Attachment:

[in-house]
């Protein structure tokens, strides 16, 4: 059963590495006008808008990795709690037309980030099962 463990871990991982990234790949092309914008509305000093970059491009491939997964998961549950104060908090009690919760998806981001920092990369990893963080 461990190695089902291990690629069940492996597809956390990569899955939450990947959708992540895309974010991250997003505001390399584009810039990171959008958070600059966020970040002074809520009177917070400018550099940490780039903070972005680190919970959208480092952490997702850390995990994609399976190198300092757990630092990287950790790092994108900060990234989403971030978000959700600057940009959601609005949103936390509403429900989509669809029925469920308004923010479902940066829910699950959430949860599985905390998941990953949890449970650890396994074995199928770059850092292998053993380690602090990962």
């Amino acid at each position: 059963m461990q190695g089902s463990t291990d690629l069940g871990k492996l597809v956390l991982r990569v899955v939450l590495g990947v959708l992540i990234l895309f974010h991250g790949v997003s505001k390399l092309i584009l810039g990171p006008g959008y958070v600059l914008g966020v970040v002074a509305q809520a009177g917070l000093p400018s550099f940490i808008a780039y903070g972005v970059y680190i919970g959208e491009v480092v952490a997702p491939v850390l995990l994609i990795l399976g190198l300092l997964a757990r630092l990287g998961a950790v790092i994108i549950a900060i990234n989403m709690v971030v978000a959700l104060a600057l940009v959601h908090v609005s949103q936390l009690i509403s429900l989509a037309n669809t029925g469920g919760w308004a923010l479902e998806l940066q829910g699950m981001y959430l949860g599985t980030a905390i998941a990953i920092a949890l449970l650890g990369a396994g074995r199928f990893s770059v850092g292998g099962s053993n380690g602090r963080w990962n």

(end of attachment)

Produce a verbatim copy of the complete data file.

[in-house]
């Protein structure tokens, strides 16, 4: 059963590495006008808008990795709690037309980030099962 463990871990991982990234790949092309914008509305000093970059491009491939997964998961549950104060908090009690919760998806981001920092990369990893963080 461990190695089902291990690629069940492996597809956390990569899955939450990947959708992540895309974010991250997003505001390399584009810039990171959008958070600059966020970040002074809520009177917070400018550099940490780039903070972005680190919970959208480092952490997702850390995990994609399976190198300092757990630092990287950790790092994108900060990234989403971030978000959700600057940009959601609005949103936390509403429900989509669809029925469920308004923010479902940066829910699950959430949860599985905390998941990953949890449970650890396994074995199928770059850092292998053993380690602090990962």
């Amino acid at each position: 059963m461990q190695g089902s463990t291990d690629l069940g871990k492996l597809v956390l991982r990569v899955v939450l590495g990947v959708l992540i990234l895309f974010h991250g790949v997003s505001k390399l092309i584009l810039g990171p006008g959008y958070v600059l914008g966020v970040v002074a509305q809520a009177g917070l000093p400018s550099f940490i808008a780039y903070g972005v970059y680190i919970g959208e491009v480092v952490a997702p491939v850390l995990l994609i990795l399976g190198l300092l997964a757990r630092l990287g998961a950790v790092i994108i549950a900060i990234n989403m709690v971030v978000a959700l104060a600057l940009v959601h908090v609005s949103q936390l009690i509403s429900l989509a037309n669809t029925g469920g919760w308004a923010l479902e998806l940066q829910g699950m981001y959430l949860g599985t980030a905390i998941a990953i920092a949890l449970l650890g990369a396994g074995r199928f990893s770059v850092g292998g099962s053993n380690g602090r963080w990962n």